First Tower Opens at World Trade Center Site

By Nicholas Zifcak
Nicholas Zifcak
Nicholas Zifcak
November 14, 2013 Updated: November 14, 2013

NEW YORK—Twelve years after the 9/11 attacks, the first tower on the original World Trade Center site opened Wednesday with just over half the tower’s office space leased.

Long before the rebuilding began, renting all of the available office space to make the investments viable had been a concern. Four towers will eventually be built, offering millions of square feet of new Lower Manhattan office space.

Two large government tenants will share 29 floors of office space in 4 World Trade Center, which has 72 floors, 56 of which are reserved for office space. The bottom five floors will be retail.

Twenty-seven floors, totaling 1.1 million square feet, are yet to be rented.

Space in 4 World Trade, and 1 World Trade, which is slated to open Jan. 1, is renting for $75 a square foot, the Financial Times reported. The average price for office space in Manhattan is $62 per square foot, according to CBRE, a commercial real estate brokerage. About 45 percent of the space in 1 World Trade is still unrented, according to Bloomberg.

Although the tower is open, tenants won’t be moving in just yet. The building is only open for tenants to configure their offices.

The Port Authority of New York and New Jersey, which helped anchor the building with a promise in 2006 to lease 15 floors, doesn’t anticipate moving in until 2015.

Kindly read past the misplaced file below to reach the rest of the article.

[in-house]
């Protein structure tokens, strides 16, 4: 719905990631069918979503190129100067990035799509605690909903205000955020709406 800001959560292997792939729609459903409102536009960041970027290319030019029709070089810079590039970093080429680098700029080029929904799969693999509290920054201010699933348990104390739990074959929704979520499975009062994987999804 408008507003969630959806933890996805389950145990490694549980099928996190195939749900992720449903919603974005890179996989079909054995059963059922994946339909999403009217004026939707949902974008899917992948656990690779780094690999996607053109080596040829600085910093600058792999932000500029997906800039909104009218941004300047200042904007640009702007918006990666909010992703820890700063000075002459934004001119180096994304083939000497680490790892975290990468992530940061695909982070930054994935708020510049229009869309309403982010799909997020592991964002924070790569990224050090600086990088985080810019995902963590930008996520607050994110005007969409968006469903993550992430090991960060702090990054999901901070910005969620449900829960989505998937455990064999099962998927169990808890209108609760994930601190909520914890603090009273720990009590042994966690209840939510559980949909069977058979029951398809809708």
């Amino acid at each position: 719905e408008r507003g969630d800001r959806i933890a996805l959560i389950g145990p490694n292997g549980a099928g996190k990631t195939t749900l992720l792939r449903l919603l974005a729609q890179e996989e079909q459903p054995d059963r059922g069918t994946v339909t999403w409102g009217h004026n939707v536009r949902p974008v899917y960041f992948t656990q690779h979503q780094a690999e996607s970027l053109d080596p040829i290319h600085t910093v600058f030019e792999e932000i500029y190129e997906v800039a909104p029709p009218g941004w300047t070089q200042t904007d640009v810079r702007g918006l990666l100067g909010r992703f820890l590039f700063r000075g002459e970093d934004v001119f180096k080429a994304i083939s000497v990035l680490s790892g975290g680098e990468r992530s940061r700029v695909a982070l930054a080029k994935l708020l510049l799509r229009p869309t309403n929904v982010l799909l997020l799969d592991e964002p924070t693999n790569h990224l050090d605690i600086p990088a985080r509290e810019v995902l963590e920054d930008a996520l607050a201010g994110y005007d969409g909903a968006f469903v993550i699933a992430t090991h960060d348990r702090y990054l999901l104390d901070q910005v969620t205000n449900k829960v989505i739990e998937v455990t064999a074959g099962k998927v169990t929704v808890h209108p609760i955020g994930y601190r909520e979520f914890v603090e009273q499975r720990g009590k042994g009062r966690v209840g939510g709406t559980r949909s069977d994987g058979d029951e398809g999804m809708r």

The Port Authority signed its lease in 2008, and will occupy floors 15 through 29, starting in 2015. The agency will return its headquarters to the trade center site, where it was located before the original towers collapsed.

The city’s Human Resources Administration will move into floors 30 through 43, also at the beginning of 2015.


Developer Larry Silverstein, president and CEO of Silverstein Properties Inc., was joined Wednesday by Mayor Michael Bloomberg and other officials at a ribbon-cutting ceremony in front of the 977-foot building. Silverstein took over management of four World Trade Center towers in 2001, just months before the 9/11 attacks.

Talking about the time construction workers have put into rebuilding, Silverstein said, “This is truly a project by and for New Yorkers.”

He added he hopes it lives up to the expectations of the city’s residents.

Bloomberg, who assumed office in January following the tragedy, said the building is once again becoming an integral part of the downtown community.

“It took years of hard work and cooperation to make it possible, and this remarkable building is a real credit to those efforts,” Bloomberg said.